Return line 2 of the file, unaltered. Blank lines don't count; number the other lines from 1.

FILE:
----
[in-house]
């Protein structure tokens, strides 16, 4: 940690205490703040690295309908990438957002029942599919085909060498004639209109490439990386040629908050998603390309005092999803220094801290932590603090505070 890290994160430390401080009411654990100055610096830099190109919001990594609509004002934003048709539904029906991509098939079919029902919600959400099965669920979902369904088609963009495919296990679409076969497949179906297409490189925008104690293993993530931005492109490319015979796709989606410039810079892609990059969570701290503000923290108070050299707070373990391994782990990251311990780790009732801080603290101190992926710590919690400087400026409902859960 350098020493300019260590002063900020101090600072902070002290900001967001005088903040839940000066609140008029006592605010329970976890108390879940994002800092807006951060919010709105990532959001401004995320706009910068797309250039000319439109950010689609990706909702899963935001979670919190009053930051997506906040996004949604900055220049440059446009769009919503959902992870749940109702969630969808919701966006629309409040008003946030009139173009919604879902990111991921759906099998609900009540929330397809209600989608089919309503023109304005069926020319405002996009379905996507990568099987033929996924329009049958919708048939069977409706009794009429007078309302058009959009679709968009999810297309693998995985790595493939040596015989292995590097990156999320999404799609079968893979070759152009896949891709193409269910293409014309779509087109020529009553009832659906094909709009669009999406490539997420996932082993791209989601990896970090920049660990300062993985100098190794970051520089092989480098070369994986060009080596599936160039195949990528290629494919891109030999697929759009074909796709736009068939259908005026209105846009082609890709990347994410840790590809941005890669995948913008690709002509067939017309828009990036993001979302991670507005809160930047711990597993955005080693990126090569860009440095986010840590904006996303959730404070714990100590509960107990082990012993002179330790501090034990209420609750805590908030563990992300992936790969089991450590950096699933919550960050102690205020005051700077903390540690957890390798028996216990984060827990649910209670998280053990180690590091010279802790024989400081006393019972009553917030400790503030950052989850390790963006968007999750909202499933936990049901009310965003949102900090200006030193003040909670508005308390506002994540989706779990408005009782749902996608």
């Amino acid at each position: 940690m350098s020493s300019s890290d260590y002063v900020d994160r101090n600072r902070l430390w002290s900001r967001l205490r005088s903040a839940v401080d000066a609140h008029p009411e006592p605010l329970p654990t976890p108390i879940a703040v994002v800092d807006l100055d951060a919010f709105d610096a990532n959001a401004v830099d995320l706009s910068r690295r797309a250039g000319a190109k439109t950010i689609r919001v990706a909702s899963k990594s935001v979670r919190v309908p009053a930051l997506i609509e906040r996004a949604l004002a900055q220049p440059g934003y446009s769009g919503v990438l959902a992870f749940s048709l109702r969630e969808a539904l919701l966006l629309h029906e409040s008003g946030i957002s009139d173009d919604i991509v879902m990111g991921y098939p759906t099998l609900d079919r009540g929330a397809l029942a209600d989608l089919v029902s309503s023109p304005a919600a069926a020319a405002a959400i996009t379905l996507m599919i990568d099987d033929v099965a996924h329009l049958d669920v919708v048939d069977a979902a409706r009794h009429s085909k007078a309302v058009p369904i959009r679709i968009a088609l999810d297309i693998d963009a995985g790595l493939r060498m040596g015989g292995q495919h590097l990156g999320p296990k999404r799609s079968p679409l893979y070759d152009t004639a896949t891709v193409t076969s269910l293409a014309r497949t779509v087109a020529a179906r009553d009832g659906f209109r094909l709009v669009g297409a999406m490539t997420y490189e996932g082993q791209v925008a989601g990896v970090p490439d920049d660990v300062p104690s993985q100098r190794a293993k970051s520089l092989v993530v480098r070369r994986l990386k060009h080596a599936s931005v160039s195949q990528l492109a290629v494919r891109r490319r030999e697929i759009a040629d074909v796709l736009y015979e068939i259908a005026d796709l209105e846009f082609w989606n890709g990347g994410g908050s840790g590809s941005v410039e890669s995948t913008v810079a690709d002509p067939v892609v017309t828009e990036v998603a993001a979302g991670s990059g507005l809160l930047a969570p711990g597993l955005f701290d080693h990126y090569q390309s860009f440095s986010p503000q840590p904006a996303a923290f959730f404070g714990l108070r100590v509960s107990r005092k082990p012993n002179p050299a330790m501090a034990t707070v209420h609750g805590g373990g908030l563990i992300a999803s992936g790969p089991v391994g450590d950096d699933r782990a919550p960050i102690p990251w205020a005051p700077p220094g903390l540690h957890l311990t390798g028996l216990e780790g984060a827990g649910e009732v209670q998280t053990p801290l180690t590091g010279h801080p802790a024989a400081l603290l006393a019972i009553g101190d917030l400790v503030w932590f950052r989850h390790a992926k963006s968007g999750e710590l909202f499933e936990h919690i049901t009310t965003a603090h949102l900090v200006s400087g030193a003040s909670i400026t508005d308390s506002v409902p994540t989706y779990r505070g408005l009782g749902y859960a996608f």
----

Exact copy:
């Protein structure tokens, strides 16, 4: 940690205490703040690295309908990438957002029942599919085909060498004639209109490439990386040629908050998603390309005092999803220094801290932590603090505070 890290994160430390401080009411654990100055610096830099190109919001990594609509004002934003048709539904029906991509098939079919029902919600959400099965669920979902369904088609963009495919296990679409076969497949179906297409490189925008104690293993993530931005492109490319015979796709989606410039810079892609990059969570701290503000923290108070050299707070373990391994782990990251311990780790009732801080603290101190992926710590919690400087400026409902859960 350098020493300019260590002063900020101090600072902070002290900001967001005088903040839940000066609140008029006592605010329970976890108390879940994002800092807006951060919010709105990532959001401004995320706009910068797309250039000319439109950010689609990706909702899963935001979670919190009053930051997506906040996004949604900055220049440059446009769009919503959902992870749940109702969630969808919701966006629309409040008003946030009139173009919604879902990111991921759906099998609900009540929330397809209600989608089919309503023109304005069926020319405002996009379905996507990568099987033929996924329009049958919708048939069977409706009794009429007078309302058009959009679709968009999810297309693998995985790595493939040596015989292995590097990156999320999404799609079968893979070759152009896949891709193409269910293409014309779509087109020529009553009832659906094909709009669009999406490539997420996932082993791209989601990896970090920049660990300062993985100098190794970051520089092989480098070369994986060009080596599936160039195949990528290629494919891109030999697929759009074909796709736009068939259908005026209105846009082609890709990347994410840790590809941005890669995948913008690709002509067939017309828009990036993001979302991670507005809160930047711990597993955005080693990126090569860009440095986010840590904006996303959730404070714990100590509960107990082990012993002179330790501090034990209420609750805590908030563990992300992936790969089991450590950096699933919550960050102690205020005051700077903390540690957890390798028996216990984060827990649910209670998280053990180690590091010279802790024989400081006393019972009553917030400790503030950052989850390790963006968007999750909202499933936990049901009310965003949102900090200006030193003040909670508005308390506002994540989706779990408005009782749902996608």